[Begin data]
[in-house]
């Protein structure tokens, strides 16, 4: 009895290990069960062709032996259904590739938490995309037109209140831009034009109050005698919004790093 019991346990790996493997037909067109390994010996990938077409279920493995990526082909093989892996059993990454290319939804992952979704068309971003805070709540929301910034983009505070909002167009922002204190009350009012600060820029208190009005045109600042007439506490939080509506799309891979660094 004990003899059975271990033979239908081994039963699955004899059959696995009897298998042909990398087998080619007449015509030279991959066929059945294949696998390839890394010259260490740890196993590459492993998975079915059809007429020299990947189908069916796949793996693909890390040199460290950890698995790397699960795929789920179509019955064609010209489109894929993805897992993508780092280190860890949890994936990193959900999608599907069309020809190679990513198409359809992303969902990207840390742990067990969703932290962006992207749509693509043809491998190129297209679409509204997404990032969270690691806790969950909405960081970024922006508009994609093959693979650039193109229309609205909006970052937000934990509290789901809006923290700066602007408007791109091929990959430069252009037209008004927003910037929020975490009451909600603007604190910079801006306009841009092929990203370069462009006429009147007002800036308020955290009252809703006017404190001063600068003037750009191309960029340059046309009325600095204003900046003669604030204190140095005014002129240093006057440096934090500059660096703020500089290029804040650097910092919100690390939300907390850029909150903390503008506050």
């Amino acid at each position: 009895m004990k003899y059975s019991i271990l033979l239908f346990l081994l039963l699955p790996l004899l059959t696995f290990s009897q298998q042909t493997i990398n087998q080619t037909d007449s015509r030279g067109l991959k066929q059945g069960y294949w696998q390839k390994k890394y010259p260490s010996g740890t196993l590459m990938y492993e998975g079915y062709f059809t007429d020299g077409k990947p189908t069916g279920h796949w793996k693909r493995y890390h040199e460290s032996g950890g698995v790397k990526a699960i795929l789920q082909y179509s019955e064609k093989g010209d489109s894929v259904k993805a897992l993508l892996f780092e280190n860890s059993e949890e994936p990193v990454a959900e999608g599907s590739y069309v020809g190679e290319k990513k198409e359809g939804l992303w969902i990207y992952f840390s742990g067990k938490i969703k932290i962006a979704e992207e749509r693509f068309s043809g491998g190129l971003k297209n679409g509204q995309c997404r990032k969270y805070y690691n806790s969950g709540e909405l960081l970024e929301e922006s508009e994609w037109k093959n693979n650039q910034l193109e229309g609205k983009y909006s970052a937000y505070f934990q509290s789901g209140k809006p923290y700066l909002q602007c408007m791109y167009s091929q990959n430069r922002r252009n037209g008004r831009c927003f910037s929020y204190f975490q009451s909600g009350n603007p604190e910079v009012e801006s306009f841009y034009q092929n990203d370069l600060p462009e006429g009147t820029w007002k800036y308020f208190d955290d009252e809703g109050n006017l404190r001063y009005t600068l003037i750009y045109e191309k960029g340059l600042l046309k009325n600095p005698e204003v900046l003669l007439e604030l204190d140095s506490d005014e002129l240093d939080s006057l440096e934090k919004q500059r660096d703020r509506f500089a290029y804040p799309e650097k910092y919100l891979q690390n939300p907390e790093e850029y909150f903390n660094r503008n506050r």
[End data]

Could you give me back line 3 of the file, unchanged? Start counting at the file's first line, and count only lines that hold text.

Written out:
């Amino acid at each position: 009895m004990k003899y059975s019991i271990l033979l239908f346990l081994l039963l699955p790996l004899l059959t696995f290990s009897q298998q042909t493997i990398n087998q080619t037909d007449s015509r030279g067109l991959k066929q059945g069960y294949w696998q390839k390994k890394y010259p260490s010996g740890t196993l590459m990938y492993e998975g079915y062709f059809t007429d020299g077409k990947p189908t069916g279920h796949w793996k693909r493995y890390h040199e460290s032996g950890g698995v790397k990526a699960i795929l789920q082909y179509s019955e064609k093989g010209d489109s894929v259904k993805a897992l993508l892996f780092e280190n860890s059993e949890e994936p990193v990454a959900e999608g599907s590739y069309v020809g190679e290319k990513k198409e359809g939804l992303w969902i990207y992952f840390s742990g067990k938490i969703k932290i962006a979704e992207e749509r693509f068309s043809g491998g190129l971003k297209n679409g509204q995309c997404r990032k969270y805070y690691n806790s969950g709540e909405l960081l970024e929301e922006s508009e994609w037109k093959n693979n650039q910034l193109e229309g609205k983009y909006s970052a937000y505070f934990q509290s789901g209140k809006p923290y700066l909002q602007c408007m791109y167009s091929q990959n430069r922002r252009n037209g008004r831009c927003f910037s929020y204190f975490q009451s909600g009350n603007p604190e910079v009012e801006s306009f841009y034009q092929n990203d370069l600060p462009e006429g009147t820029w007002k800036y308020f208190d955290d009252e809703g109050n006017l404190r001063y009005t600068l003037i750009y045109e191309k960029g340059l600042l046309k009325n600095p005698e204003v900046l003669l007439e604030l204190d140095s506490d005014e002129l240093d939080s006057l440096e934090k919004q500059r660096d703020r509506f500089a290029y804040p799309e650097k910092y919100l891979q690390n939300p907390e790093e850029y909150f903390n660094r503008n506050r």